Warm and cold eddies part ways

Image of the month - May 2005

East of the Indian Ocean, 72% of the warm eddies (top) tend to go toward the equator, whereas 84% of the cold ones (bottom) go to the pole (Color scale represent relative vorticity, , i.e. the tendency of the fluid to rotate, in 10-5.s-1) (Credits Legos)

At mid-latitudes, warm eddies go to the equator, cold ones to the pole! At least, between 25 to 40° of latitude, when other factors (bathymetry, strong currents) are not involved, eddies of more than 100 km in diameter tend to go toward the equator when they are anticyclonics (warm eddies, counter-clockwise in Southern hemisphere), and toward the pole when they are cyclonic (cold eddies) under Coriolis force effect.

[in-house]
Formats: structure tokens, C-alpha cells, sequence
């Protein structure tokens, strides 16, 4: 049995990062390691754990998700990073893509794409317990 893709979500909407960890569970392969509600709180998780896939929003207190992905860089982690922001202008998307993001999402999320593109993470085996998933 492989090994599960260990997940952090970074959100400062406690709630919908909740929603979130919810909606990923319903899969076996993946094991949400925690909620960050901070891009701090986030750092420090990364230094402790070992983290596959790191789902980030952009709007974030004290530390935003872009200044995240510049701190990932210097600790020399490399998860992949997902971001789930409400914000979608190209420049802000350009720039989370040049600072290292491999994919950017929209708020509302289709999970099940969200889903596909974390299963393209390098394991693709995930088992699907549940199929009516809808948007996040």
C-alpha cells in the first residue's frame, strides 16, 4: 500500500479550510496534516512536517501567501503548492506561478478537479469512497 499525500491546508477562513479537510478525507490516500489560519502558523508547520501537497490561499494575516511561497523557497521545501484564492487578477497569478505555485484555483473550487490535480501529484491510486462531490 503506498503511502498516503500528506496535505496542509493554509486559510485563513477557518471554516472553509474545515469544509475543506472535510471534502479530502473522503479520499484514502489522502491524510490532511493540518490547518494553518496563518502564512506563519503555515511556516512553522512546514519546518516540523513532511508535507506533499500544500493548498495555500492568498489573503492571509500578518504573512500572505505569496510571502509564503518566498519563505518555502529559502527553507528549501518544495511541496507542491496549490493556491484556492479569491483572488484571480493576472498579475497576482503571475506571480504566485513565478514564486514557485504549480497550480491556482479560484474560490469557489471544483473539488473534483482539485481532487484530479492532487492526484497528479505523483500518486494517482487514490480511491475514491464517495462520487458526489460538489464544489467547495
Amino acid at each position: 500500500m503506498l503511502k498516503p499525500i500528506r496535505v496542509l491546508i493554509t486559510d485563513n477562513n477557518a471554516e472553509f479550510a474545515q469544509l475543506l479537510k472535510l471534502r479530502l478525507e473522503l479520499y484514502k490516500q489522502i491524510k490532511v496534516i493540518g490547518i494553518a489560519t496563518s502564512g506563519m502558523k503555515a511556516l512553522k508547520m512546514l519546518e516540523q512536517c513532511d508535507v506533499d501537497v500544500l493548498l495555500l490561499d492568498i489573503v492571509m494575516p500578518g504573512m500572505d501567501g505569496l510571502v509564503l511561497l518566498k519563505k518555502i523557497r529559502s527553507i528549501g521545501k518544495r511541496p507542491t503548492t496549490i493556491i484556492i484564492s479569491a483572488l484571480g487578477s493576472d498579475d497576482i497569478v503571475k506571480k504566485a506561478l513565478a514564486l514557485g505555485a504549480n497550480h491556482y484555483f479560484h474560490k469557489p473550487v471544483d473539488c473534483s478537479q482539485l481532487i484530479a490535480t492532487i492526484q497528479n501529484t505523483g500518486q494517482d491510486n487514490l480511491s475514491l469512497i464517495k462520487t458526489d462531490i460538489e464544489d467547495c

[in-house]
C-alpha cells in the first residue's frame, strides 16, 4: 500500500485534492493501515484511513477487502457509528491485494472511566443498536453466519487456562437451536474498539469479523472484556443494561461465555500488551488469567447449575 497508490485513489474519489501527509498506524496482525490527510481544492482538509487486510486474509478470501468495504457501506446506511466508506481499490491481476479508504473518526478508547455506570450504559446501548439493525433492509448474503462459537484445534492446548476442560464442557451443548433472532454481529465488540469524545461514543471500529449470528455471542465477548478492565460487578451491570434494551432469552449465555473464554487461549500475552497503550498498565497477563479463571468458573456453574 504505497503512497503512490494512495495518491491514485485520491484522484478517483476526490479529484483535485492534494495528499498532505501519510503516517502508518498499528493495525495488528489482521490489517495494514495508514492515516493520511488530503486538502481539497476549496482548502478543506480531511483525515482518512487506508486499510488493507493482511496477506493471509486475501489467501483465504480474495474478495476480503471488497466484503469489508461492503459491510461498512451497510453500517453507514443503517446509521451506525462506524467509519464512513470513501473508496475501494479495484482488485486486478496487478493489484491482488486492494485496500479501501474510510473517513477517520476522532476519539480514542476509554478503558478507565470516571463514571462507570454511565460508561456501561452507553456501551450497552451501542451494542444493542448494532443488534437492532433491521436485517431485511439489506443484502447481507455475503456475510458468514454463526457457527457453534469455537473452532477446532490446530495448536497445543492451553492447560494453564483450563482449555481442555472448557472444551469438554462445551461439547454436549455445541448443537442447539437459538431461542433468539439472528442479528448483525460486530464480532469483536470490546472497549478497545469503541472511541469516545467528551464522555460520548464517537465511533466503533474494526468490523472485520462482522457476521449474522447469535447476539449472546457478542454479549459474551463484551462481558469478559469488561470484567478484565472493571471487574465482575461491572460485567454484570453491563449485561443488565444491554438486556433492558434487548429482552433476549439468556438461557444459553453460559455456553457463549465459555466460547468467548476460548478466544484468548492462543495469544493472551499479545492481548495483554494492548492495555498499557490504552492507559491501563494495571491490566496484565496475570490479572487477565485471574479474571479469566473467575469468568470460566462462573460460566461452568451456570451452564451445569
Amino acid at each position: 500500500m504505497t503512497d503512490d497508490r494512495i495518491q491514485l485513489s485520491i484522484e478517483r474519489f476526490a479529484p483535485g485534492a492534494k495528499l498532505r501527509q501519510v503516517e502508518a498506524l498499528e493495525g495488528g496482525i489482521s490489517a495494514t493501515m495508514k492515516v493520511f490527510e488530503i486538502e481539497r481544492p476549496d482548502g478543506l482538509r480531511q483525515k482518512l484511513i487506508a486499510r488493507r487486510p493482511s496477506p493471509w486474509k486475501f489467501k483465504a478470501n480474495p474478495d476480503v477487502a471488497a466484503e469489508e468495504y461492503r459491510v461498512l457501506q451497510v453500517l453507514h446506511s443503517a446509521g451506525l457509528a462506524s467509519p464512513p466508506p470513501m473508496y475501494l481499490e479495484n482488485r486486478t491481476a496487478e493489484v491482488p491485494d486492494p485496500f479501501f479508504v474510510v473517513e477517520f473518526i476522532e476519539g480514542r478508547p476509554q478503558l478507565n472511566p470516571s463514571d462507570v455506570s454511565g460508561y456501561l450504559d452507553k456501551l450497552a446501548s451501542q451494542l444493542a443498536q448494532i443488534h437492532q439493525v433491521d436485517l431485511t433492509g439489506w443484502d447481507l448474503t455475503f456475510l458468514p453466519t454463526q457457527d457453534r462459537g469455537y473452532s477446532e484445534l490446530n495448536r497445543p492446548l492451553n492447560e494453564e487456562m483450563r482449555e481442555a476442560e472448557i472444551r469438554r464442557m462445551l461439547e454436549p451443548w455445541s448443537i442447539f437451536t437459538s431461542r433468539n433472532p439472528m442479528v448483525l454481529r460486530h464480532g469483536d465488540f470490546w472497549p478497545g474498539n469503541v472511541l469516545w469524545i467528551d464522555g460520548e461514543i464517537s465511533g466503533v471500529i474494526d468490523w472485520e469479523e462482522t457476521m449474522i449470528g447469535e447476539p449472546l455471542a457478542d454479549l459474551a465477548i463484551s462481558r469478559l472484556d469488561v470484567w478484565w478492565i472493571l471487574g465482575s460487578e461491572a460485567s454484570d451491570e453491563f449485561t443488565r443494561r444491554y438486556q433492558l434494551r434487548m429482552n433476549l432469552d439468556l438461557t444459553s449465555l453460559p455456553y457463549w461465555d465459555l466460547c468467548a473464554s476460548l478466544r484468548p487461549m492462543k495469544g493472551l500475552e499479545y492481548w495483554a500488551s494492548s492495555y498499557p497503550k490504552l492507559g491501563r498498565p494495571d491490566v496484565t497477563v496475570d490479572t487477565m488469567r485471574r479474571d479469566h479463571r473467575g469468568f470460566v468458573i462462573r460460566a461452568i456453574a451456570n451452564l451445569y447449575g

This tendency, due to turbulences at the eddies' borders, could only be one of nature's oddities. In fact, such mechanisms are probably involved in heat and salinity transports in the ocean.

With a global, long-term view of the ocean (now more than twelve years available), altimetry allows to observe and understand little-known phenomenon.

See also:


  • Morrow, R., F. Birol, D. Griffin, and J. Sudre (2004), Divergent pathways of cyclonic and anti-cyclonic ocean eddies, Geophys. Res. Lett., 31, L24311, doi:10.1029/2004GL020974.